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The mesonephros, sometimes referred to as the middle kidney, is an organ that helps developing mammals, reptiles, and birds with excretion. This organ develops in all vertebrates, and in fishes, it remains an excretory organ even in adulthood. In other types of animals, it only serves a temporary role, and either develops into other useful structures, or regresses to vestigal, or unused structures, depending on species and gender. Along with another developing kidney structure, the paramesonephrotic blastema, it is considered part of the Wolffian body, named for its discoverer, Caspar Wolff.
Excretion is an important function for any animal, which involves removing from the body any compounds that it has ingested. Due to this importance, the mesonephros forms quite early, appearing at just four weeks into embryonic development in humans. Initially, it arises from the mesoderm, a type of developmental tissue, in the nephrogenic cord, near the lower section of the developing spine.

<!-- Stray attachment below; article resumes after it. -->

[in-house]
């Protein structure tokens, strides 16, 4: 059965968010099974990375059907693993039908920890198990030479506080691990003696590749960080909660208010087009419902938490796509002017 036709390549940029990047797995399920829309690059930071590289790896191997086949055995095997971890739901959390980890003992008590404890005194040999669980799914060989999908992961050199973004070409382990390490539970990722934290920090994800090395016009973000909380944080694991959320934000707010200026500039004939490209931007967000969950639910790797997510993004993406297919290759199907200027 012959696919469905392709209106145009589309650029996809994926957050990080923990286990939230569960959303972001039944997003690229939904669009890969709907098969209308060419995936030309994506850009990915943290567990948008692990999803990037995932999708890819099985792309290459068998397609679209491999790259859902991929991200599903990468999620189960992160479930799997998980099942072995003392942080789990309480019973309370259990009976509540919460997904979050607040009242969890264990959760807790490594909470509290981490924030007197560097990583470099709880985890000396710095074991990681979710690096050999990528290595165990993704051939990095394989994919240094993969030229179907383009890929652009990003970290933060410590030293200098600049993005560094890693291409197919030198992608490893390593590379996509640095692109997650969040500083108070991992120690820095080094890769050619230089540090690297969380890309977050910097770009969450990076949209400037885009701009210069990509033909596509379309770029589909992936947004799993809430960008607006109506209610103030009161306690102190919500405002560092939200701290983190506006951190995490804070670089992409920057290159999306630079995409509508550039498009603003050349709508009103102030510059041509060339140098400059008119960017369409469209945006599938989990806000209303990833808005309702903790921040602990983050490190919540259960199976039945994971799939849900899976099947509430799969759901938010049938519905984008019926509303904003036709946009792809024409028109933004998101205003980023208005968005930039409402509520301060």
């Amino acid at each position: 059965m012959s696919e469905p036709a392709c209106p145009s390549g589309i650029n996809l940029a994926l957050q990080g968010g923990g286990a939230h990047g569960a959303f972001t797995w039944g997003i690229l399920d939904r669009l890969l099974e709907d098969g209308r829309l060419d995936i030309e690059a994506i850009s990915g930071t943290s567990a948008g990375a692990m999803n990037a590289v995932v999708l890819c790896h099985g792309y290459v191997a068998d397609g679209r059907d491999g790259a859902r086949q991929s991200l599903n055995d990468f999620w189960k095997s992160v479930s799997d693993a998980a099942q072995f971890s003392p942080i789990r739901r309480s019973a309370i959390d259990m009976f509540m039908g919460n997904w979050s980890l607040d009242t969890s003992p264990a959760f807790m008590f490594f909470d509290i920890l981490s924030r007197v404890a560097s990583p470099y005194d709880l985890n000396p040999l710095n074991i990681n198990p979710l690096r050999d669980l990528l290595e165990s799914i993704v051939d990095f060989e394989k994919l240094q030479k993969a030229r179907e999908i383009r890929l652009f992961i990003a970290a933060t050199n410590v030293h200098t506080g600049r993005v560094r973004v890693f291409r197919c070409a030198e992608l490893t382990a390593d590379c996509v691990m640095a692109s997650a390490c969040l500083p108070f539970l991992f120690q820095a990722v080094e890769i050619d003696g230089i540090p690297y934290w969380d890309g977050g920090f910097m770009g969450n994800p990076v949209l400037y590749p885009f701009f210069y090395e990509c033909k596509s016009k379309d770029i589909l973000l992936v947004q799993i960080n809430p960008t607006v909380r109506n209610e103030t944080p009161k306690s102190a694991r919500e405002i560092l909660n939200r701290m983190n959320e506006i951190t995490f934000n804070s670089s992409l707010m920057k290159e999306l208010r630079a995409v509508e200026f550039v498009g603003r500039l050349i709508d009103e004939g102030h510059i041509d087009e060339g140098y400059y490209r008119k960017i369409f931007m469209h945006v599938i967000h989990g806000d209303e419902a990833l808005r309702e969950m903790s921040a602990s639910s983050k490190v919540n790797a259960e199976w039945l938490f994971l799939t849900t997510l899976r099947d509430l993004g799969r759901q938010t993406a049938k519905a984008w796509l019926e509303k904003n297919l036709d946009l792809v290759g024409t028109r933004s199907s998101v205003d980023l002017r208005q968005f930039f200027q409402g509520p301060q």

This structure consists of two main sections. The mesonephric corpuscle includes bodies called vesicles, where foreign compounds can enter, and an s-shaped tubule that guides waste to the middle kidney's other main section. This area is called the mesonephric, or Wolffian duct, and helps to excrete waste from the embryo.
Humans have different developmental fates for the mesonephros, which are contingent upon gender, and occur around five months into development. Males see the mesonephric tubules develop into efferent, or outgoing ducts, of the testicles. The mesonephric ducts turn into several components of the reproductive system, such as the seminal vesicles and vas deferens. Other portions of this structure develop into portions of the vestigal organ known as the appendix.
Females do not have any usable structures that develop from the mesonephros. It shrinks in size, instead, although it does develop into some vestigal structures in the reproductive system and urinary tract. This is similar to this structure's fate in other species, including other mammals, birds, and reptiles, where the mesonephros regresses during development. Such a process occurs even more quickly in most other species, at around six to seven weeks into development.
The presence of the mesonephros is important as a guide to development, even if it is only used for a short time in many species. Studies have shown that the tissue of this structure send chemical messages to other cells. These signals guide the cells to this structure's location, where they develop into more mature organs like the gonads.